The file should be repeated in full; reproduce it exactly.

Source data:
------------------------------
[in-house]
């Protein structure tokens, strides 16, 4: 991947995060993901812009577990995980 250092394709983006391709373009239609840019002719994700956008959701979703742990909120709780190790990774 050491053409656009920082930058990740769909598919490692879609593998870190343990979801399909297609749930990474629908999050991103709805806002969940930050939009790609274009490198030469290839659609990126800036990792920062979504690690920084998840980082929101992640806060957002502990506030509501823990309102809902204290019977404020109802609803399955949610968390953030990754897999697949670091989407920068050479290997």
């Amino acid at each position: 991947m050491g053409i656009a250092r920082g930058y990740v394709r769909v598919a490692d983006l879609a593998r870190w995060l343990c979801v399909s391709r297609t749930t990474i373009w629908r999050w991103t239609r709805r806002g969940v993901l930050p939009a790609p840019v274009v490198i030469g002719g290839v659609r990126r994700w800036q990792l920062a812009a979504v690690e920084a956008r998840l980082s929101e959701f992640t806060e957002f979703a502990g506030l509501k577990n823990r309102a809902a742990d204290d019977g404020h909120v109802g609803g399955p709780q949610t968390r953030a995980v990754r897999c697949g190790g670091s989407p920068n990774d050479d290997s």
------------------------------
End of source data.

[in-house]
């Protein structure tokens, strides 16, 4: 991947995060993901812009577990995980 250092394709983006391709373009239609840019002719994700956008959701979703742990909120709780190790990774 050491053409656009920082930058990740769909598919490692879609593998870190343990979801399909297609749930990474629908999050991103709805806002969940930050939009790609274009490198030469290839659609990126800036990792920062979504690690920084998840980082929101992640806060957002502990506030509501823990309102809902204290019977404020109802609803399955949610968390953030990754897999697949670091989407920068050479290997």
């Amino acid at each position: 991947m050491g053409i656009a250092r920082g930058y990740v394709r769909v598919a490692d983006l879609a593998r870190w995060l343990c979801v399909s391709r297609t749930t990474i373009w629908r999050w991103t239609r709805r806002g969940v993901l930050p939009a790609p840019v274009v490198i030469g002719g290839v659609r990126r994700w800036q990792l920062a812009a979504v690690e920084a956008r998840l980082s929101e959701f992640t806060e957002f979703a502990g506030l509501k577990n823990r309102a809902a742990d204290d019977g404020h909120v109802g609803g399955p709780q949610t968390r953030a995980v990754r897999c697949g190790g670091s989407p920068n990774d050479d290997s």